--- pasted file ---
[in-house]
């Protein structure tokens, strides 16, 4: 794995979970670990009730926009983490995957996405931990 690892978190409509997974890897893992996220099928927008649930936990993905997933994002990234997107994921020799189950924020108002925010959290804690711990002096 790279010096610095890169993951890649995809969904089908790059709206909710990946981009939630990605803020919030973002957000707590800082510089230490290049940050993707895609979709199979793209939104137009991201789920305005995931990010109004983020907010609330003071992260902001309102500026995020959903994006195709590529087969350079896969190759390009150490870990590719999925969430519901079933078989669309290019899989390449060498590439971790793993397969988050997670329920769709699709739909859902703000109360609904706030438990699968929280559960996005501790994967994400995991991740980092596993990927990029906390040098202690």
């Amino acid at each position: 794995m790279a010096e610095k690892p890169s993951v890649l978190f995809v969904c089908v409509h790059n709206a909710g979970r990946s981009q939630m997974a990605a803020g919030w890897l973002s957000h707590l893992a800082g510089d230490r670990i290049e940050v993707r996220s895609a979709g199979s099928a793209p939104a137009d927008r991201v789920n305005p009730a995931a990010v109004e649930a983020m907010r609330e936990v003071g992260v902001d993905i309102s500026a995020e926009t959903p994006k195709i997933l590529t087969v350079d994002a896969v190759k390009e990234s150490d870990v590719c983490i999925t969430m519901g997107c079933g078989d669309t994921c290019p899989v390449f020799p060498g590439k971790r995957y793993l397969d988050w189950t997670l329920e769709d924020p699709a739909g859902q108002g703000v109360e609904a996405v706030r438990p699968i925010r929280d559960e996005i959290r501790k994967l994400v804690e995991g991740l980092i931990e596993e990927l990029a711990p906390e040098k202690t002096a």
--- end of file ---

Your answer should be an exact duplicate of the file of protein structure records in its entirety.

[in-house]
């Protein structure tokens, strides 16, 4: 794995979970670990009730926009983490995957996405931990 690892978190409509997974890897893992996220099928927008649930936990993905997933994002990234997107994921020799189950924020108002925010959290804690711990002096 790279010096610095890169993951890649995809969904089908790059709206909710990946981009939630990605803020919030973002957000707590800082510089230490290049940050993707895609979709199979793209939104137009991201789920305005995931990010109004983020907010609330003071992260902001309102500026995020959903994006195709590529087969350079896969190759390009150490870990590719999925969430519901079933078989669309290019899989390449060498590439971790793993397969988050997670329920769709699709739909859902703000109360609904706030438990699968929280559960996005501790994967994400995991991740980092596993990927990029906390040098202690």
């Amino acid at each position: 794995m790279a010096e610095k690892p890169s993951v890649l978190f995809v969904c089908v409509h790059n709206a909710g979970r990946s981009q939630m997974a990605a803020g919030w890897l973002s957000h707590l893992a800082g510089d230490r670990i290049e940050v993707r996220s895609a979709g199979s099928a793209p939104a137009d927008r991201v789920n305005p009730a995931a990010v109004e649930a983020m907010r609330e936990v003071g992260v902001d993905i309102s500026a995020e926009t959903p994006k195709i997933l590529t087969v350079d994002a896969v190759k390009e990234s150490d870990v590719c983490i999925t969430m519901g997107c079933g078989d669309t994921c290019p899989v390449f020799p060498g590439k971790r995957y793993l397969d988050w189950t997670l329920e769709d924020p699709a739909g859902q108002g703000v109360e609904a996405v706030r438990p699968i925010r929280d559960e996005i959290r501790k994967l994400v804690e995991g991740l980092i931990e596993e990927l990029a711990p906390e040098k202690t002096a």